What to Do If Your Rabbit Isn’t Eating Cecotropes
Rabbits have this peculiar habit. They eat their poop. Sounds gross, right? But there’s an excellent reason why they do so. Also, they don’t consume all their droppings. Instead, they only go for the type called cecotropes. Long-time bun parents know how important this poop is to their pets’ well-being. So they worry when their rabbits are not eating their cecotropes.
What’s so special about cecotropes anyway, and why should you be concerned if your bun leaves them out of his diet? Well, read on and find out.
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What Are Cecotropes?
Rabbits produce two kinds of droppings. One type is round, dry, and crumbly, which they make mostly during the day. The other kind, called cecotropes, is softer and stickier than their regular poop. This is typically produced at night (that’s why they are also called night feces), although some buns also excrete it late in the morning or afternoon. You may not even see the cecotropes, as rabbits often consume these immediately after the droppings come out of their anus.
Why Do Rabbits Eat Cecotropes?
Being herbivores, rabbits eat primarily plants and grasses. However, these hard and fibrous food materials aren’t the easiest to digest. So even after their meal passes through their digestive system, it still contains valuable nutrients. Buns eat their poop and digest it a second time to extract the extra nourishment left in the cecotropes.
This special digestion process is called hindgut fermentation, where food material that can still be digested goes into the cecum, a pouch that’s part of the large intestine. Bacteria in the cecum eat away at the food, fermenting it and breaking it down further. Some food material that still contains nutrients is ejected as cecotropes.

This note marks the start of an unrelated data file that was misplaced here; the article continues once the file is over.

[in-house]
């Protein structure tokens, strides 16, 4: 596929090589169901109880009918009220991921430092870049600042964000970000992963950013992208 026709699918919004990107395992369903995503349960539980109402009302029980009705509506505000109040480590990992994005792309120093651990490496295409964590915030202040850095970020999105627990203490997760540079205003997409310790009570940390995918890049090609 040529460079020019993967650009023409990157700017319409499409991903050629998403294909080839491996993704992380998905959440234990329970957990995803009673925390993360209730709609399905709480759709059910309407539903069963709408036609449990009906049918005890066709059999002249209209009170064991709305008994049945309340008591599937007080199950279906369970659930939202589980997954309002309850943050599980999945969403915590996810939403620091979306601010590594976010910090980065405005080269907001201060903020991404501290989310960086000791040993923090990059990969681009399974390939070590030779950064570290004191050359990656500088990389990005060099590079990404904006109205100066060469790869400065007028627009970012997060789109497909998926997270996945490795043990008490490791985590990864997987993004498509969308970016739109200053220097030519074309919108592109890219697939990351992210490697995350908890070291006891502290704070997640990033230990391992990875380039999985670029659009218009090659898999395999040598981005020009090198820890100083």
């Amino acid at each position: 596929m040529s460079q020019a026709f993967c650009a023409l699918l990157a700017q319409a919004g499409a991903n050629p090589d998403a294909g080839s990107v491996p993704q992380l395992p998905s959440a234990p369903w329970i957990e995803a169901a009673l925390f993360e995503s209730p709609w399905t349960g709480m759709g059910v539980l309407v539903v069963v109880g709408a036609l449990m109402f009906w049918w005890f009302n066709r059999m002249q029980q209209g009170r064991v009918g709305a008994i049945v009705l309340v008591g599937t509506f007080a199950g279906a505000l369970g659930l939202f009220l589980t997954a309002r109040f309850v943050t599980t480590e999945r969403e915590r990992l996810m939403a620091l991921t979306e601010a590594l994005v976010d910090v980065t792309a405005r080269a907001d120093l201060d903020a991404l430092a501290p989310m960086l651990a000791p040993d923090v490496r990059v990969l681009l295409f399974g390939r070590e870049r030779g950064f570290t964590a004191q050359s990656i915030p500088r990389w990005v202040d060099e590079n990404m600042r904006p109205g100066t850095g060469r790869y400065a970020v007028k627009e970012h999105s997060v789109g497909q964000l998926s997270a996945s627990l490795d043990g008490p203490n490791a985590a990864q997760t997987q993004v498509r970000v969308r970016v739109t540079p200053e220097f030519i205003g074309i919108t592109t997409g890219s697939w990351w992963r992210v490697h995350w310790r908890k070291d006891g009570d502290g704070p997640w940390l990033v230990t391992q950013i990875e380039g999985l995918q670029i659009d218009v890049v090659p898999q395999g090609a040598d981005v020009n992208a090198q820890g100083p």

This type of poop provides buns with vitamin K, vitamin B12, protein, and fiber, which are essential to rabbits. They lose out on these valuable nutrients if they don’t eat their cecotropes.
Signs That Your Rabbit Is Eating Cecotropes
We mentioned that it’s likely you won’t see the cecotropes your bun produces as they’re eaten almost as soon as they exit from the anus. However, you can tell if your pet is consuming the special droppings by doing the following.
- Check your rabbit’s litter box and cage floor: Regular rabbit droppings are round and dry. If these are the type you see on the litter box or cage floor, the chances are high that your bun is eating his cecotropes.
- Look at your bun’s behind: Even though cecotropes are soft and sticky, they don’t usually cling to the fur because rabbits consume them as they exit the body. Seeing soft, sticky poop on your pet’s behind is a sign that he’s not eating the cecotropes he produces.
- Watch your bun during certain times: Rabbits normally eject the special type of droppings early in the morning or late at night. Try checking on your pet during those times to see if he’s cleaning his hind section or licking below his tail. This is a sign that he’s eating or has just eaten his cecotropes.
Why Is My Rabbit Not Eating Cecotropes?
Buns instinctively know that they should eat this unique type of droppings. So you should hardly ever find cecotropes in your rabbit’s cage or litter box. Seeing a few of these is okay, but if you notice an excessive amount, this may be a cause for concern and could mean your bun has stopped eating his cecotropes.
There are several reasons why rabbits suddenly cease eating their poop.
A rabbit has to bend his body to get the cecotropes as they exit the opening. An overweight bun may be unable to reach down and take the droppings because his abdomen is in the way. A fatty skin fold may even prevent access to his anus.